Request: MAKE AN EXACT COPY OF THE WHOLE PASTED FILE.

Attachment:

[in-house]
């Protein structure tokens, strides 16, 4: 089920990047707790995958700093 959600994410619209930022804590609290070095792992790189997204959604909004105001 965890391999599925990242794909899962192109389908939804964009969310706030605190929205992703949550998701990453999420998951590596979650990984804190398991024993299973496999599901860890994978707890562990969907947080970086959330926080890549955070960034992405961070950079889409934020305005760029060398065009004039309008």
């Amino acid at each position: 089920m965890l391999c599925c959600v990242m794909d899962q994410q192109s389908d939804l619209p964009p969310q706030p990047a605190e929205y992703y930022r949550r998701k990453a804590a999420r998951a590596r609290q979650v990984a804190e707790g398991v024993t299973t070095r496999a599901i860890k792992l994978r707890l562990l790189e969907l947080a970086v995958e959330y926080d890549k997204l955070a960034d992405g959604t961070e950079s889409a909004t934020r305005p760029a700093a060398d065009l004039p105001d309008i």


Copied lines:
[in-house]
């Protein structure tokens, strides 16, 4: 089920990047707790995958700093 959600994410619209930022804590609290070095792992790189997204959604909004105001 965890391999599925990242794909899962192109389908939804964009969310706030605190929205992703949550998701990453999420998951590596979650990984804190398991024993299973496999599901860890994978707890562990969907947080970086959330926080890549955070960034992405961070950079889409934020305005760029060398065009004039309008």
């Amino acid at each position: 089920m965890l391999c599925c959600v990242m794909d899962q994410q192109s389908d939804l619209p964009p969310q706030p990047a605190e929205y992703y930022r949550r998701k990453a804590a999420r998951a590596r609290q979650v990984a804190e707790g398991v024993t299973t070095r496999a599901i860890k792992l994978r707890l562990l790189e969907l947080a970086v995958e959330y926080d890549k997204l955070a960034d992405g959604t961070e950079s889409a909004t934020r305005p760029a700093a060398d065009l004039p105001d309008i």